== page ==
John Fitzgerald Kennedy dreamed of going to the Moon. As we now know his frail and painful body did not limit his vision of the future. Teams of dedicated minds working together landed men on the Moon and returned them safely to mother Earth. The Digital Promise is that we can inspire, motivate, and empower all children around the world to learn and grow in order to create a more perfect union of peace and good will for all mankind.

Hands and minds around the world can bring peace. The Digital Promise can unite people and expand our minds across space and time. Let us resolve that No Child in the World be Left Behind to live in ignorance.

An educated mind can move mountains. Minds working in teams can reach across insurmountable barriers. Hope means that we dream impossible dreams and achieve them. We must believe in the future and have the will to reach out and grasp it. The Millennium generation believes there is a better future. If older generations stand in their way it is time to move out of the way.

5 Responses

  1. The point is well made. Some do well in groups; a few do not. Both approaches can result in great success. We just have to look at the scientists of history to see both. You don’t hear about Watson without Crick. Others were involved in this pursuit also. Alternatively, how often do you hear of a collaboration with Einstein or Feynman.

    I wholehearted agree that the digital promise in education is to allow for every person to be educated well no matter how fast or slow, how social or not, how verbal, visual, or otherwise. Online education can allow for learning to mastery and for learning to think well much better than a standard classroom situation.

    Today, more teachers than ever are new. The mode used to be somewhere around 15 years and now is around two years experience. I just heard a comment that only 10% of our K-12 “STEM” teachers are trained in their subject. Not sure what the standard for “trained” is, but clearly we could use teachers with more such training. Really good online course materials can overcome that problem for students having untrained teachers and also help to train those untrained teachers.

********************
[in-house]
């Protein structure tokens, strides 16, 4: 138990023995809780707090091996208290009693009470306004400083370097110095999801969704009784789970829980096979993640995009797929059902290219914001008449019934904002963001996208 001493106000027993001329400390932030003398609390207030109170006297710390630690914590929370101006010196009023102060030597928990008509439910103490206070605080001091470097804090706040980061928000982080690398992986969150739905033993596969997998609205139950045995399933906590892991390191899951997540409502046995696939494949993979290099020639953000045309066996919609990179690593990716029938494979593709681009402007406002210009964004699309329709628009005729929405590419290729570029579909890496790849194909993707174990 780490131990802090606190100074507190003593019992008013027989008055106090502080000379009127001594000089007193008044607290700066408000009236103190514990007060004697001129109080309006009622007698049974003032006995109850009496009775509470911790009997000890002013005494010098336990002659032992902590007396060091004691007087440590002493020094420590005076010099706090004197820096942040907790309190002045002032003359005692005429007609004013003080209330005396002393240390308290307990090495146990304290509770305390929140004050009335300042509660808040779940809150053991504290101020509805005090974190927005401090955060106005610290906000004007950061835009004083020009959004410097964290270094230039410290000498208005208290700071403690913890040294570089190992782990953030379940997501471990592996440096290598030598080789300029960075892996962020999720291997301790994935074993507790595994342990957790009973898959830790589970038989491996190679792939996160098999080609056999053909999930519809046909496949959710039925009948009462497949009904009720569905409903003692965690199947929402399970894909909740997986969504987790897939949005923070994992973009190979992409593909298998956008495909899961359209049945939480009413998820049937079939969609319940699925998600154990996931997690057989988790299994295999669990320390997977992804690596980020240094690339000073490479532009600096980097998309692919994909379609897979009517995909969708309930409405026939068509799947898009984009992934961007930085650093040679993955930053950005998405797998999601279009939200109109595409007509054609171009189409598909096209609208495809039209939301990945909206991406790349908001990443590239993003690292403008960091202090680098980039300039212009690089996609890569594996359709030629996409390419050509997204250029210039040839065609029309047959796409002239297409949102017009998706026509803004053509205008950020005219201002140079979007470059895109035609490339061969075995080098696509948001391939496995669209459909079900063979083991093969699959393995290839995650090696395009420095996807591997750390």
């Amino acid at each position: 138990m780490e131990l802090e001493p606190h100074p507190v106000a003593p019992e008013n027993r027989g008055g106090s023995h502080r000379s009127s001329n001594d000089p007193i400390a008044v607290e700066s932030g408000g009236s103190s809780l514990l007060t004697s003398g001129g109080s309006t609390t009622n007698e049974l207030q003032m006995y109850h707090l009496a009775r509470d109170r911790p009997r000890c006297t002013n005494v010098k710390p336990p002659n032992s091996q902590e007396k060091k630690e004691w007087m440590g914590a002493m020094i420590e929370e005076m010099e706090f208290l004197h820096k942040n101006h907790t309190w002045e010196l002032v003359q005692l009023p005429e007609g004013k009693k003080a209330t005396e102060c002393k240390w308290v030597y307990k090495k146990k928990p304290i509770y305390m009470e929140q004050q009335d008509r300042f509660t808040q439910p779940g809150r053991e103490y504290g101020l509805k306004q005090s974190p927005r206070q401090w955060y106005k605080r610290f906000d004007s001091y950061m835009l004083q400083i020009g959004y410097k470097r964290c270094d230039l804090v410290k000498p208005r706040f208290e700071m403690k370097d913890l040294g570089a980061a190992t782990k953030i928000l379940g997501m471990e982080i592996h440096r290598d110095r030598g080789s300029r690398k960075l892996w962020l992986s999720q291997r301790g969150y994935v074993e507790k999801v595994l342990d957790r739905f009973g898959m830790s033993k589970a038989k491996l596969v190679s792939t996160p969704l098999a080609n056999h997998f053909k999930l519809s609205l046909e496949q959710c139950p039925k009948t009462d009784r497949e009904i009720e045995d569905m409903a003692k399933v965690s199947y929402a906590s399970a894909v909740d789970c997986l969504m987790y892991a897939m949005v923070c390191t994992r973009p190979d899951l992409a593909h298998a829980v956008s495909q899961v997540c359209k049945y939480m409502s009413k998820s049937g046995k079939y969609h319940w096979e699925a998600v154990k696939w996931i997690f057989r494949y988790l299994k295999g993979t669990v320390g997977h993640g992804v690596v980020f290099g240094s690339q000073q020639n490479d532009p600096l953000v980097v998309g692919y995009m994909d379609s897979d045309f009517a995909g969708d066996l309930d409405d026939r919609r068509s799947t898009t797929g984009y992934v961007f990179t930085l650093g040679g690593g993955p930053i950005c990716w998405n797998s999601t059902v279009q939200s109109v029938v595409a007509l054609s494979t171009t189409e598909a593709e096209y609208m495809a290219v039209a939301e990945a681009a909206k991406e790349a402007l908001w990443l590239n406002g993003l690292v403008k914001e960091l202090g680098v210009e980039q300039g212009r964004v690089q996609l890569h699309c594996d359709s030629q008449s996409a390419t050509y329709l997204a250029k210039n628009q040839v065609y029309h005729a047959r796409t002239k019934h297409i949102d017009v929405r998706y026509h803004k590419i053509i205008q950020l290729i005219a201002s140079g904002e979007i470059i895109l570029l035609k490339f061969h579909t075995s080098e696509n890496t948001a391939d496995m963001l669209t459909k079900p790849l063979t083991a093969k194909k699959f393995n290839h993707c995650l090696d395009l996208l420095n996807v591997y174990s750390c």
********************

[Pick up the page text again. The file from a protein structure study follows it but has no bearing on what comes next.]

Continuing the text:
I’m sure that the invention of the printing press did not result in good textbooks overnight. They’ve been evolving for a very long time. We’re in the same position today with our newer technology, which has much broader potential scope. I, for one, see the future of educational technology mostly dimly with just a few clear spots. Students going at their own pace with teachers who learned from the same sorts of materials is one such spot.

  2. It took years for the printing press to produce texts that were highly vetted and peer reviewed. We went through a period of yellow journalism and the printing press was used among other places in Hitler’s Germany for propaganda. One of our greatest challenges in the digital world is how to develop validity. I am encouraged and believe our young people will meet this challenge. I think the so called millinium generation is ready to make major societal changes,

  3. My concern is that those who have been across the digital divide are across all of the other divides , technical, support, content, and what I call ways of knowing. Frank and I go way back. What that means is that there was not a competition there was, an invitation to learn. The promise was that I would enhance my pedagogical skills when I first started to learn the use of new technologies. I am sure that every once in awhile I get frustrated, but I was grateful for being included, for the invitation and for the support and programs , while I learned.